We may have bought her a new house, but we are still her family. Our home can't be anymore complete without her. It shall be flawed. She would still give us the same joy and laughter, but her isolation made it limitted somehow. But whenever she catches our attention, we don't see any shortages. She is always witty... jolly... and hyper. This pretty young lady really knows how to tickle us. She would embrace us with all her force, and sometimes my three flimsy angels would get hurt. But that's just what you get being a little physical sometimes. It's the same when playing any outdoor game. We can have some slight cuts, but still are happy and contented.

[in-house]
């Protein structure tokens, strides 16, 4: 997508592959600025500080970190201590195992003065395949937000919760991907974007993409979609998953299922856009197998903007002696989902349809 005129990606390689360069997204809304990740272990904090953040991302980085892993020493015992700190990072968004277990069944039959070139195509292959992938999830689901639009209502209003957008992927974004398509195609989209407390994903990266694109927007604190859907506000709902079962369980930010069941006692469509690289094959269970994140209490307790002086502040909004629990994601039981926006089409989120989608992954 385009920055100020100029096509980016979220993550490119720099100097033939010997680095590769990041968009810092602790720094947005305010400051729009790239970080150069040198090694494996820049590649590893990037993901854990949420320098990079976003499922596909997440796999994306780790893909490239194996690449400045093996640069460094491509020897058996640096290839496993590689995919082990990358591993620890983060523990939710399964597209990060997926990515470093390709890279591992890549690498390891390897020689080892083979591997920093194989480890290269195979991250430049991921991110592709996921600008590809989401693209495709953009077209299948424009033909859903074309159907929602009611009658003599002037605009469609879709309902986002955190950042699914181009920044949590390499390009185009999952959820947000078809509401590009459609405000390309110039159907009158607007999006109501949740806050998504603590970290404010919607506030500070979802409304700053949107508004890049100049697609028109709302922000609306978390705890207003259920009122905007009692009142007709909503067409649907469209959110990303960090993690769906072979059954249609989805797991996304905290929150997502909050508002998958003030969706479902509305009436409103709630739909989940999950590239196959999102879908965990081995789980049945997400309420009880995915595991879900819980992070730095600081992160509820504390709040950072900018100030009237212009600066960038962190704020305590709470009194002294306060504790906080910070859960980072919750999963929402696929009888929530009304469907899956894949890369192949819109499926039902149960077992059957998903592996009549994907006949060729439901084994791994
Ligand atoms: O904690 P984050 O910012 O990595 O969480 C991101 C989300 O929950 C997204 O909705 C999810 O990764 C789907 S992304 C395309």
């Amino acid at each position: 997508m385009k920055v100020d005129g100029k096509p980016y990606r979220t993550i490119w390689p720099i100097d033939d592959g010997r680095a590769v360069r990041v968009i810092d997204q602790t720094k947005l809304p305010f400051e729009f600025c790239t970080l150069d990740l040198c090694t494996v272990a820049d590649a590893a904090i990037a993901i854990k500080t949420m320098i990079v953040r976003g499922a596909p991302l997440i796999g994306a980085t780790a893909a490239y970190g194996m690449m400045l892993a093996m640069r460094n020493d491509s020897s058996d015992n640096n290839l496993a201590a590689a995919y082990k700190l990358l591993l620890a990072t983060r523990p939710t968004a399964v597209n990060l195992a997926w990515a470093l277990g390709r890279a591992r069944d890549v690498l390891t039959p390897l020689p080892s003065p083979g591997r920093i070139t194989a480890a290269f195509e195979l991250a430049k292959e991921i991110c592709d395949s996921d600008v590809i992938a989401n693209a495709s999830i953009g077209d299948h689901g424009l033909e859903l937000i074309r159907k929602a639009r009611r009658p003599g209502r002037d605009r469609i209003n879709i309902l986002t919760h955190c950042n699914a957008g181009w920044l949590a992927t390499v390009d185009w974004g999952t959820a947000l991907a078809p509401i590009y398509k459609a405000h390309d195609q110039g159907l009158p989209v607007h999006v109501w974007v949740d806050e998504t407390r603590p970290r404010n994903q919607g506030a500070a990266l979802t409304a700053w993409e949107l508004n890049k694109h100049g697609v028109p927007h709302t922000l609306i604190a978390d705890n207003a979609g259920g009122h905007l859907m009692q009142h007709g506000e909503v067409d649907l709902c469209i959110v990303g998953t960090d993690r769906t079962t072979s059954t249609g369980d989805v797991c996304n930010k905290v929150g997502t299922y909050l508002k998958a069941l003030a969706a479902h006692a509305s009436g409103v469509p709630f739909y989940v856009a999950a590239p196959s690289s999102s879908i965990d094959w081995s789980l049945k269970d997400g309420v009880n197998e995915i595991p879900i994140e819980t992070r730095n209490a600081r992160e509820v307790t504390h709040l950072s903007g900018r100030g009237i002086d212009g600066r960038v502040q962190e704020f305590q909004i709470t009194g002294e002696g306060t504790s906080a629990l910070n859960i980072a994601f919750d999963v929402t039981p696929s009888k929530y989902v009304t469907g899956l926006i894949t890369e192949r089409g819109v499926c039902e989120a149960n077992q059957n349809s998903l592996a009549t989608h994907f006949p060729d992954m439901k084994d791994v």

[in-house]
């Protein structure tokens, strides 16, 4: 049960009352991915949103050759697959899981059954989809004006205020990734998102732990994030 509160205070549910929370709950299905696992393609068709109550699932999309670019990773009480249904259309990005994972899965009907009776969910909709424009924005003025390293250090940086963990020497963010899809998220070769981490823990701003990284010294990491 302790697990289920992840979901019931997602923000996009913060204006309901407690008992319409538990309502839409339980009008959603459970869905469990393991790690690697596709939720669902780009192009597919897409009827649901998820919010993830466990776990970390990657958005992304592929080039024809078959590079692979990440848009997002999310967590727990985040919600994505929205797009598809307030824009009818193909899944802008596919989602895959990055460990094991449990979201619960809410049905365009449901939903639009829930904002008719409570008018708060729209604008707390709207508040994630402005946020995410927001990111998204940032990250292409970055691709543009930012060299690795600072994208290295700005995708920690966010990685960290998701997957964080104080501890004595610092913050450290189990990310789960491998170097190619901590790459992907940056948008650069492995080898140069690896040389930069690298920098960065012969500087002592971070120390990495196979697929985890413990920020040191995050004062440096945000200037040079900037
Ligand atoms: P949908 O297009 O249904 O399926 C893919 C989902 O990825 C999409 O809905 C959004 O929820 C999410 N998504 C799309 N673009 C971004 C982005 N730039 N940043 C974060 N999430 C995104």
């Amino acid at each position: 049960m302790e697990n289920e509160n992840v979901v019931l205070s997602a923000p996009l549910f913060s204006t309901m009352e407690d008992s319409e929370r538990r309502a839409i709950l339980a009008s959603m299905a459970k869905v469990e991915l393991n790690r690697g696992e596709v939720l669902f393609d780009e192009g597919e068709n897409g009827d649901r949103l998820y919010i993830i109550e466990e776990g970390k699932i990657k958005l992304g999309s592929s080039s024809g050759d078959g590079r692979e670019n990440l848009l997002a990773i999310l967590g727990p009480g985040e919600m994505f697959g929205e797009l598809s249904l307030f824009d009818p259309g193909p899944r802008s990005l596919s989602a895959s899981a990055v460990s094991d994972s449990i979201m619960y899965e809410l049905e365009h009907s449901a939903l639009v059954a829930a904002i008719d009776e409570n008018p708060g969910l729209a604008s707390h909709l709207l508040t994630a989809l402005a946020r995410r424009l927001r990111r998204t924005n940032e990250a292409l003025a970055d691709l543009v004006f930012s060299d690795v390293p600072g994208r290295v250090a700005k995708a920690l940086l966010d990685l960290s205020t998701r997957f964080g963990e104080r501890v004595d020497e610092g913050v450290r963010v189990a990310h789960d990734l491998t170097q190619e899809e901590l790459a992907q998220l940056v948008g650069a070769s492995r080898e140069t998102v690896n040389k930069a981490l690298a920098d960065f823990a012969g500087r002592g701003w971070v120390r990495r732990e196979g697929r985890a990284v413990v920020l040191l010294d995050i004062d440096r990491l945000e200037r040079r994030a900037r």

And so somehow her personality has made us realize that we want more of her, but is hard. Her agility, being perceived to be quite different, have disuaded us from her somehow. And my angels wanted someone else that is more friendly, more cuddly. Someone whom shall embrace with tender loving touch, not one full of passion. Someone who can be around and yet gives you some space. Everyone wants that to be her, but it can never be. Mini-pinschers are never like that. They are highly locomotive. And so we had a hard time deliberating whether we really want another family member. There were nay's. And aye's too. It was a tupsy-turvy journey.

Until came Jelai. A light complexioned, tamer specie. I hope my wife won't be aloof with her this time. She's just about 2-months old today, and they should have a long way to go.

(RIP to both of you, cuties. Your names and memories shall always linger in our hearts.)